1. A targeted intervention for underrepresented employees seeking their first managerial role. Participants should be educated on the importance of speaking up and having their voice heard. Participants should also receive tools to help them run meetings confidently. Effective facilitation tools help employees to demonstrate their leadership potential and get noticed by their manager and peers.
  2. A targeted intervention for leaders who have the responsibility for making promotion decisions. Participants should get education on the role that speaking time plays on the perception of leadership emergence. Participants should also receive tools to help them to facilitate meetings equitably, call on all participants, manage interruptions, and ensure quieter voices are included. 

Together, Equal Time's two-pronged attack helps underrepresented employees speak up, and helps managers lead psychologically safe teams. Equal Time's Zoom and Google Meet apps improve the equity of speaking time in meetings, improves inclusion within companies, and ultimately improves promotion rate equity.


References: 

Bass, B. M. (1949). An analysis of the leaderless group discussion. Journal of Applied Psychology, 33(6), 527.

Bass, B. M. (1954). The leaderless group discussion. Psychological Bulletin, 51(5), 465.

Berger, J., Cohen, B. P., & Zelditch Jr., M. (1972). Status characteristics and social interaction. American Sociological Review, 37(3), 241-255.

Berkowitz, L. (1953). Sharing leadership in small, decision-making groups. The Journal of Abnormal and Social Psychology, 48(2), 231-238.

Bottger, P. C. (1984). Expertise and air time as bases of actual and perceived influence in problem-solving groups. Journal of Applied Psychology, 69(2), 214.

Burroughs, W. A., & Jaffee, C. L. (1969). Verbal participation and leadership voting behavior in a leaderless group discussion. The Psychological Record, 19(4), 605-610.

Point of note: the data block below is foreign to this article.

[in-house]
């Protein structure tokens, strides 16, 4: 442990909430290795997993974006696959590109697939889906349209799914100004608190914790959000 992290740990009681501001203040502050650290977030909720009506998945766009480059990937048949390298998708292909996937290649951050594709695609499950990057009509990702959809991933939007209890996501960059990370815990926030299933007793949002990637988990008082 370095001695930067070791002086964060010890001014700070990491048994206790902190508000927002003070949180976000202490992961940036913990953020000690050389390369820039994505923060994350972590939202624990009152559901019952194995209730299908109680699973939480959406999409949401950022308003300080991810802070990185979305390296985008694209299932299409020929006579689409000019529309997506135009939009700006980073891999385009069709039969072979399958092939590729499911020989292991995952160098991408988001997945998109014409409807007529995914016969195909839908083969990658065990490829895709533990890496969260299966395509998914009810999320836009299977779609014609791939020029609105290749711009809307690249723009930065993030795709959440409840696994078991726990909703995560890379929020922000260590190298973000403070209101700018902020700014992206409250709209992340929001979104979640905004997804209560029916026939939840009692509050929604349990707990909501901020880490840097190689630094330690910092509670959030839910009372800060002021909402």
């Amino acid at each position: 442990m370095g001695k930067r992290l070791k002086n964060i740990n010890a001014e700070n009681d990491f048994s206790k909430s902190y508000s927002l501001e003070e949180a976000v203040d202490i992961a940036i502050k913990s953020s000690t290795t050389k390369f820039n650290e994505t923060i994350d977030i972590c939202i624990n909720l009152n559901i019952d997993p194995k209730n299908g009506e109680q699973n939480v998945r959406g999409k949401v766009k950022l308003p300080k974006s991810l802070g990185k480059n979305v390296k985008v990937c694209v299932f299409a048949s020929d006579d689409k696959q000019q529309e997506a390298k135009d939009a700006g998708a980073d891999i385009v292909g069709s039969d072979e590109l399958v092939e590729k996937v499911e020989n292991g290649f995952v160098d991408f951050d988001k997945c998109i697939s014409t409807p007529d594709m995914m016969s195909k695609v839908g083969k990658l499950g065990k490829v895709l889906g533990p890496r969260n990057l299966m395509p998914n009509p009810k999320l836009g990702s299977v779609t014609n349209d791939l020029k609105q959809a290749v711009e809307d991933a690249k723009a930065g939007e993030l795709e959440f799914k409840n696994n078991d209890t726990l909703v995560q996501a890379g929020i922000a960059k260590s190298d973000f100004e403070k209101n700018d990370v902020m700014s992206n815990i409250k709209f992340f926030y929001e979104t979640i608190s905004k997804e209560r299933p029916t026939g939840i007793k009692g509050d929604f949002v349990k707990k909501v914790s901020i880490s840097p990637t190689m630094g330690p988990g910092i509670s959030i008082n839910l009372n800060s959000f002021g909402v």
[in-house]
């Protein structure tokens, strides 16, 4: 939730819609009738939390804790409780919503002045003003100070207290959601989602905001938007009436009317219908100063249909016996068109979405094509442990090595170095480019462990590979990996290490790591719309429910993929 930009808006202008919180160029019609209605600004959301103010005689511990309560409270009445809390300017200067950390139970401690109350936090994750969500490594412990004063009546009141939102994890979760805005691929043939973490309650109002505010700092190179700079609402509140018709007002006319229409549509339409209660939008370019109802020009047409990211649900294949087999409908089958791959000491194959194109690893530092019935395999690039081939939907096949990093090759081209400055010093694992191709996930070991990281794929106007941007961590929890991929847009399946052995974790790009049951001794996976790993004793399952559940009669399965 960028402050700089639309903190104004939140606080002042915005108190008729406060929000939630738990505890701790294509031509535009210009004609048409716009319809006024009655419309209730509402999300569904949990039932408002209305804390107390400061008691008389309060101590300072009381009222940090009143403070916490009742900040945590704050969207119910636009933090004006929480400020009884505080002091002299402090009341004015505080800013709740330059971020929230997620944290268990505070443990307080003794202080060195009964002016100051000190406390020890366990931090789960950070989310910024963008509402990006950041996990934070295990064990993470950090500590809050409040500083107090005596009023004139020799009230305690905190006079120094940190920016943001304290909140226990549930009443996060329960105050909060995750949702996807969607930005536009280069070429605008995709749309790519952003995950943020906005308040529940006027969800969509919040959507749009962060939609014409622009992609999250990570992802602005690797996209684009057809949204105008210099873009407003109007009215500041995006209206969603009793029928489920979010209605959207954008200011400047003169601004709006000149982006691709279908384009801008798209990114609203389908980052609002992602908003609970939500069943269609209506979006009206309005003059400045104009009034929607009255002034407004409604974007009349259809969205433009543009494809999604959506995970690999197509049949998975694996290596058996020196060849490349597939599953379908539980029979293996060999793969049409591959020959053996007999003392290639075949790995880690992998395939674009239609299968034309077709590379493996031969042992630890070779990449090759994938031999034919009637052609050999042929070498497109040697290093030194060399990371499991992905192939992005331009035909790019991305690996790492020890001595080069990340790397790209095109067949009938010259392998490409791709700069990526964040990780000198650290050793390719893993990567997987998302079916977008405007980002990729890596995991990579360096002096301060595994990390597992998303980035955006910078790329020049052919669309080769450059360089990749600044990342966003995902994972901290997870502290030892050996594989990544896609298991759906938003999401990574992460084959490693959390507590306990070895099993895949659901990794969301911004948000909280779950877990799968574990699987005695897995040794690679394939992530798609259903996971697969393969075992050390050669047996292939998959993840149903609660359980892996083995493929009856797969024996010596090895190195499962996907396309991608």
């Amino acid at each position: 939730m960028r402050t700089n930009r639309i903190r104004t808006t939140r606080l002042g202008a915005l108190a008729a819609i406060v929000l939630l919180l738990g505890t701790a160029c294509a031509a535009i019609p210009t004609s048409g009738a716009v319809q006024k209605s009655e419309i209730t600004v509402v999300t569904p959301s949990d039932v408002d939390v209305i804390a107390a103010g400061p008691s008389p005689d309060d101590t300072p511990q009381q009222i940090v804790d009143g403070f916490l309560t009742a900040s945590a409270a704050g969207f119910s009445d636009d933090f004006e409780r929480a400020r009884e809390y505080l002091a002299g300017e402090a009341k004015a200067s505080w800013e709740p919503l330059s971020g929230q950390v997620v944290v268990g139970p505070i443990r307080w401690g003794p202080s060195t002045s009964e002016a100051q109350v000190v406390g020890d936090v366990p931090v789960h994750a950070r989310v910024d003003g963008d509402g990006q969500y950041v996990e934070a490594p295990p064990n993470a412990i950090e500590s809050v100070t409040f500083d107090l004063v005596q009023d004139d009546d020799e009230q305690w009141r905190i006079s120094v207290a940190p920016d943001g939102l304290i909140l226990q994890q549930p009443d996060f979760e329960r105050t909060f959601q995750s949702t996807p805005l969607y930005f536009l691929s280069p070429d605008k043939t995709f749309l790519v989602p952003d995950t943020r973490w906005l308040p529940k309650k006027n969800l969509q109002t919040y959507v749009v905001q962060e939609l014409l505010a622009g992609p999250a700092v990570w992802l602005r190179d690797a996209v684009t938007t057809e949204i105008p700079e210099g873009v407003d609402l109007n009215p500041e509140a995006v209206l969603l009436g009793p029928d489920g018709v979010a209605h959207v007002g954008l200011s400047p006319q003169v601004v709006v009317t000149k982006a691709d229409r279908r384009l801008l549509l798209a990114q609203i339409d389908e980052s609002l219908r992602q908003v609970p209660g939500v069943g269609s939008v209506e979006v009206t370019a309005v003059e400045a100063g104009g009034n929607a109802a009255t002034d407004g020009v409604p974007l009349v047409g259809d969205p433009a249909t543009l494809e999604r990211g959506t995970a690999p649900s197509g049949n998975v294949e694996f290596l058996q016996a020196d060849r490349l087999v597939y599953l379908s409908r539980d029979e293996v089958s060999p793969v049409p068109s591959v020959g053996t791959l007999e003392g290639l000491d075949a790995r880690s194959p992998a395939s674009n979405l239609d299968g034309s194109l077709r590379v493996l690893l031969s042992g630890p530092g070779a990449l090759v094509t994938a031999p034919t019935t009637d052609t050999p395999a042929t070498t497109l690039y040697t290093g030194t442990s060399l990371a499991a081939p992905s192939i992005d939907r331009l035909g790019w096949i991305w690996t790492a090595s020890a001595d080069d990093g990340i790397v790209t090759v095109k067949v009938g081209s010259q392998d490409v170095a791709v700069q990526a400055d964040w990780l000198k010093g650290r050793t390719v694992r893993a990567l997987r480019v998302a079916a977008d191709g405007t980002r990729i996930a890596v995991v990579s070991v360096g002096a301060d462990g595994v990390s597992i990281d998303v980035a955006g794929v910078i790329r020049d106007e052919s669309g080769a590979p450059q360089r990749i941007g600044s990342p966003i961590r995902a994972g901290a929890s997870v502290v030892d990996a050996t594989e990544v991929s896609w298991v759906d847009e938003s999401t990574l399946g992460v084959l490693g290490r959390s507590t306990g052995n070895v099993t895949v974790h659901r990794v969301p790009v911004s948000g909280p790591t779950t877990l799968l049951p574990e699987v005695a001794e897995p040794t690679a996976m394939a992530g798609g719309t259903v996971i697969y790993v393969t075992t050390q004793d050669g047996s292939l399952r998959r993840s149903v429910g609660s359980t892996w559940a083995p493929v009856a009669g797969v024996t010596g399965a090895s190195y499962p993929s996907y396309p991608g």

Cheng, J. T., Tracy, J. L., Ho, S., & Henrich, J. (2016). Listen, follow me: Dynamic vocal signals of dominance predict emergent social rank in humans. Journal of Experimental Psychology: General, 145(5), 536.

Ensari, N., Riggio, R. E., Christian, J., & Carslaw, G. (2011). Who emerges as a leader? meta-analyses of individual differences as predictors of leadership emergence. Personality and Individual Differences, 51(4), 532-536.

Gerpott, F. H., Lehmann-Willenbrock, N., Voelpel, S. C., & van Vugt, M. (2019). It's not just what is said, but when it's said: A temporal account of verbal behaviors and emergent leadership in self-managed teams. Academy of Management Journal, 62(3), 717-738.

Gintner, G., & Lindskold, S. (1975). Rate of participation and expertise as factors influencing leader choice. Journal of Personality and Social Psychology, 32(6), 1085.

Joshi, A., & Knight, A. P. (2015). Who defers to whom and why? dual pathways linking demographic differences and dyadic deference to team effectiveness. Academy of Management Journal, 58(1), 59-84.

Schmid Mast, M. (2002). Dominance as expressed and inferred through speaking time. Human Communication Research, 28(3), 420-450.

Sorrentino, R. M., & Boutillier, R. G. (1975). The effect of quantity and quality of verbal interaction on ratings of leadership ability. Journal of Experimental Social Psychology, 11(5), 403-411.